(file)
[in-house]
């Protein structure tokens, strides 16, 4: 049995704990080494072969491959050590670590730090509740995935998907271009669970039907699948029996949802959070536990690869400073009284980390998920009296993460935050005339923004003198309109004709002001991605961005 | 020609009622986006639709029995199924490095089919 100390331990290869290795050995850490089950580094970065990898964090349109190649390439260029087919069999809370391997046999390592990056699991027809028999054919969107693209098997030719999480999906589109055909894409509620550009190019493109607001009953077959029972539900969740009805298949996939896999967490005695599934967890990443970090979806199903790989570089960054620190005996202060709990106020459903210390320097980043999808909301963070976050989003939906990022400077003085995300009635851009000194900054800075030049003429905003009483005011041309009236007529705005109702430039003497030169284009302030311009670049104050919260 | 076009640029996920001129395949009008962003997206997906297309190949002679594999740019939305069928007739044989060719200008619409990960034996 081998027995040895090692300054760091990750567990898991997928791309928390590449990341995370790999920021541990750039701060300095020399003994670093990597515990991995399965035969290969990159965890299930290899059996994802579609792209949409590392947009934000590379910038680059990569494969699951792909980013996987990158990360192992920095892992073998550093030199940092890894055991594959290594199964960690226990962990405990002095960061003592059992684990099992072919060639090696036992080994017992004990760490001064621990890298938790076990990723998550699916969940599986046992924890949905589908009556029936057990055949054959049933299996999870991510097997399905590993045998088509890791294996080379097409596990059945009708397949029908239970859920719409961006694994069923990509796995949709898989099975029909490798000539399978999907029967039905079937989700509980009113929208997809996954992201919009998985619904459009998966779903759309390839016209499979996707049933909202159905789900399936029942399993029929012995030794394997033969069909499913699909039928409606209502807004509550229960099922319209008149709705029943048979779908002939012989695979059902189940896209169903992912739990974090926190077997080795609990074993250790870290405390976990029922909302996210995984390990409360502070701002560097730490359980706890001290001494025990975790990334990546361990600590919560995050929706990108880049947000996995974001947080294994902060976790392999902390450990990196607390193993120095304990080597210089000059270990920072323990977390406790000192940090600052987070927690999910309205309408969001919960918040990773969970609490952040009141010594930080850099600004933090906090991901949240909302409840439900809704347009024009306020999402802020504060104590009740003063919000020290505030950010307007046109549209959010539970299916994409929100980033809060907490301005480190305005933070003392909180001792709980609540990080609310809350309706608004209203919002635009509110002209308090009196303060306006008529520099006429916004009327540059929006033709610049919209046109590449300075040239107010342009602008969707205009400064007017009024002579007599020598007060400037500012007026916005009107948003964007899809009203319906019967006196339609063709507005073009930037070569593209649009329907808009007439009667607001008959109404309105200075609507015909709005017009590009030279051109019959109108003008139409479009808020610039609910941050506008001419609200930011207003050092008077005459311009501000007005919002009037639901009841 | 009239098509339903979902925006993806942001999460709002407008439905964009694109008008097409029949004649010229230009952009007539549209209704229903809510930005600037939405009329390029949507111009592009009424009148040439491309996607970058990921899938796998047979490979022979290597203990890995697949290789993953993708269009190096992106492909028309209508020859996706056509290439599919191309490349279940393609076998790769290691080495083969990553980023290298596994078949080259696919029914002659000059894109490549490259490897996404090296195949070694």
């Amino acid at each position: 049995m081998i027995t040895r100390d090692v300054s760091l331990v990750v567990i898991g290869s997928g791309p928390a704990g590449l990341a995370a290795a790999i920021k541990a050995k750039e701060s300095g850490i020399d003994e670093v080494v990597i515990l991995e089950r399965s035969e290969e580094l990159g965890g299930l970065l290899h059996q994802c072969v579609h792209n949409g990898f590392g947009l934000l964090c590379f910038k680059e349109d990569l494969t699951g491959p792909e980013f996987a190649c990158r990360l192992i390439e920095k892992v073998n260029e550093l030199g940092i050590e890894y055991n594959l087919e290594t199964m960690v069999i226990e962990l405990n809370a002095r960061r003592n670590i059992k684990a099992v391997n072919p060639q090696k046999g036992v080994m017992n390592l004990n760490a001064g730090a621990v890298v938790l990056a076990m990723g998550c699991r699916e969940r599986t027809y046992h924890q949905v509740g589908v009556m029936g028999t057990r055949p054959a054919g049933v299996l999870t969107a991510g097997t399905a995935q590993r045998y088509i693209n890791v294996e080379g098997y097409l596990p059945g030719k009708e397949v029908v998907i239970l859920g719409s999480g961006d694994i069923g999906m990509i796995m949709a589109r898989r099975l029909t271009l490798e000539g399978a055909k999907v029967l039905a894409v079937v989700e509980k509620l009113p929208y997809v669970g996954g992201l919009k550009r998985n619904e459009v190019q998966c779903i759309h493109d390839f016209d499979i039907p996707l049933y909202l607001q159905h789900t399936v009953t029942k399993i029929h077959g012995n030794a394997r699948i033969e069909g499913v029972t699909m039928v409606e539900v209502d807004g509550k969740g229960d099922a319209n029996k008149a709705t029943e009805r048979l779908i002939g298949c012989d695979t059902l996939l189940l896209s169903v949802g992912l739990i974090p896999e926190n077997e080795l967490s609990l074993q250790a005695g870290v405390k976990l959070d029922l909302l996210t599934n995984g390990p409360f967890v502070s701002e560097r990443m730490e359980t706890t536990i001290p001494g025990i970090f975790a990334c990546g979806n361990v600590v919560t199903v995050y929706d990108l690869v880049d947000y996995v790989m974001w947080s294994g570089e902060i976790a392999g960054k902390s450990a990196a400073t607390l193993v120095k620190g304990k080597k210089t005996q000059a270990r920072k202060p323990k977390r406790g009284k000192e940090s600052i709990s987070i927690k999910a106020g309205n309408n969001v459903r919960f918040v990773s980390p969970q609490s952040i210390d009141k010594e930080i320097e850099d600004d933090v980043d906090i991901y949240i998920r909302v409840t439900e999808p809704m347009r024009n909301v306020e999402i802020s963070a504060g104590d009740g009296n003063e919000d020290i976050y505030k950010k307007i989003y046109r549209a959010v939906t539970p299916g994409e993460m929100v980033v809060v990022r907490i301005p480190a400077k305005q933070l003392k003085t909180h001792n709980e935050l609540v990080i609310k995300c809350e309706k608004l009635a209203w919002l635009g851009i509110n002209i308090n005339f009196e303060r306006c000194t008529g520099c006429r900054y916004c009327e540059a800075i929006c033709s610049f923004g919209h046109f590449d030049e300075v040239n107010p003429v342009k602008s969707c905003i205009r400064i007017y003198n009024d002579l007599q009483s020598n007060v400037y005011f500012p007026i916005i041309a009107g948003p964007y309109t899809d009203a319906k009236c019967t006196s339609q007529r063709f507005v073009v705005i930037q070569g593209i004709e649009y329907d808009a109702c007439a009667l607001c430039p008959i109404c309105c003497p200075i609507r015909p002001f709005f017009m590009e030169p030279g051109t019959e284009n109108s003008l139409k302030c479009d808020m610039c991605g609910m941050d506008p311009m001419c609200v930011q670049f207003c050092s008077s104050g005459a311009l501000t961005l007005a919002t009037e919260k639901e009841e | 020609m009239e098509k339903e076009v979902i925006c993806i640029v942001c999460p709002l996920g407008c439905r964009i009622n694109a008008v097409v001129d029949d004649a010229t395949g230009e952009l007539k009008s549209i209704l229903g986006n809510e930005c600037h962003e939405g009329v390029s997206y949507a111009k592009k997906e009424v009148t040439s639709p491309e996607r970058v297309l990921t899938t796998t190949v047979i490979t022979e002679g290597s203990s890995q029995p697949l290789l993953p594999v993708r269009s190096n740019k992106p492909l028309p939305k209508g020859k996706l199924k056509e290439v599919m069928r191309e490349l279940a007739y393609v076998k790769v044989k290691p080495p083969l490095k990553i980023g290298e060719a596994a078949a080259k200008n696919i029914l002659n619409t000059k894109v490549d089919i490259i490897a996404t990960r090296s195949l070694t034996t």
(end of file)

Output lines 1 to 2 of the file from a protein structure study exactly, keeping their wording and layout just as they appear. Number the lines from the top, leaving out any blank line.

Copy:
[in-house]
């Protein structure tokens, strides 16, 4: 049995704990080494072969491959050590670590730090509740995935998907271009669970039907699948029996949802959070536990690869400073009284980390998920009296993460935050005339923004003198309109004709002001991605961005 | 020609009622986006639709029995199924490095089919 100390331990290869290795050995850490089950580094970065990898964090349109190649390439260029087919069999809370391997046999390592990056699991027809028999054919969107693209098997030719999480999906589109055909894409509620550009190019493109607001009953077959029972539900969740009805298949996939896999967490005695599934967890990443970090979806199903790989570089960054620190005996202060709990106020459903210390320097980043999808909301963070976050989003939906990022400077003085995300009635851009000194900054800075030049003429905003009483005011041309009236007529705005109702430039003497030169284009302030311009670049104050919260 | 076009640029996920001129395949009008962003997206997906297309190949002679594999740019939305069928007739044989060719200008619409990960034996 081998027995040895090692300054760091990750567990898991997928791309928390590449990341995370790999920021541990750039701060300095020399003994670093990597515990991995399965035969290969990159965890299930290899059996994802579609792209949409590392947009934000590379910038680059990569494969699951792909980013996987990158990360192992920095892992073998550093030199940092890894055991594959290594199964960690226990962990405990002095960061003592059992684990099992072919060639090696036992080994017992004990760490001064621990890298938790076990990723998550699916969940599986046992924890949905589908009556029936057990055949054959049933299996999870991510097997399905590993045998088509890791294996080379097409596990059945009708397949029908239970859920719409961006694994069923990509796995949709898989099975029909490798000539399978999907029967039905079937989700509980009113929208997809996954992201919009998985619904459009998966779903759309390839016209499979996707049933909202159905789900399936029942399993029929012995030794394997033969069909499913699909039928409606209502807004509550229960099922319209008149709705029943048979779908002939012989695979059902189940896209169903992912739990974090926190077997080795609990074993250790870290405390976990029922909302996210995984390990409360502070701002560097730490359980706890001290001494025990975790990334990546361990600590919560995050929706990108880049947000996995974001947080294994902060976790392999902390450990990196607390193993120095304990080597210089000059270990920072323990977390406790000192940090600052987070927690999910309205309408969001919960918040990773969970609490952040009141010594930080850099600004933090906090991901949240909302409840439900809704347009024009306020999402802020504060104590009740003063919000020290505030950010307007046109549209959010539970299916994409929100980033809060907490301005480190305005933070003392909180001792709980609540990080609310809350309706608004209203919002635009509110002209308090009196303060306006008529520099006429916004009327540059929006033709610049919209046109590449300075040239107010342009602008969707205009400064007017009024002579007599020598007060400037500012007026916005009107948003964007899809009203319906019967006196339609063709507005073009930037070569593209649009329907808009007439009667607001008959109404309105200075609507015909709005017009590009030279051109019959109108003008139409479009808020610039609910941050506008001419609200930011207003050092008077005459311009501000007005919002009037639901009841 | 009239098509339903979902925006993806942001999460709002407008439905964009694109008008097409029949004649010229230009952009007539549209209704229903809510930005600037939405009329390029949507111009592009009424009148040439491309996607970058990921899938796998047979490979022979290597203990890995697949290789993953993708269009190096992106492909028309209508020859996706056509290439599919191309490349279940393609076998790769290691080495083969990553980023290298596994078949080259696919029914002659000059894109490549490259490897996404090296195949070694």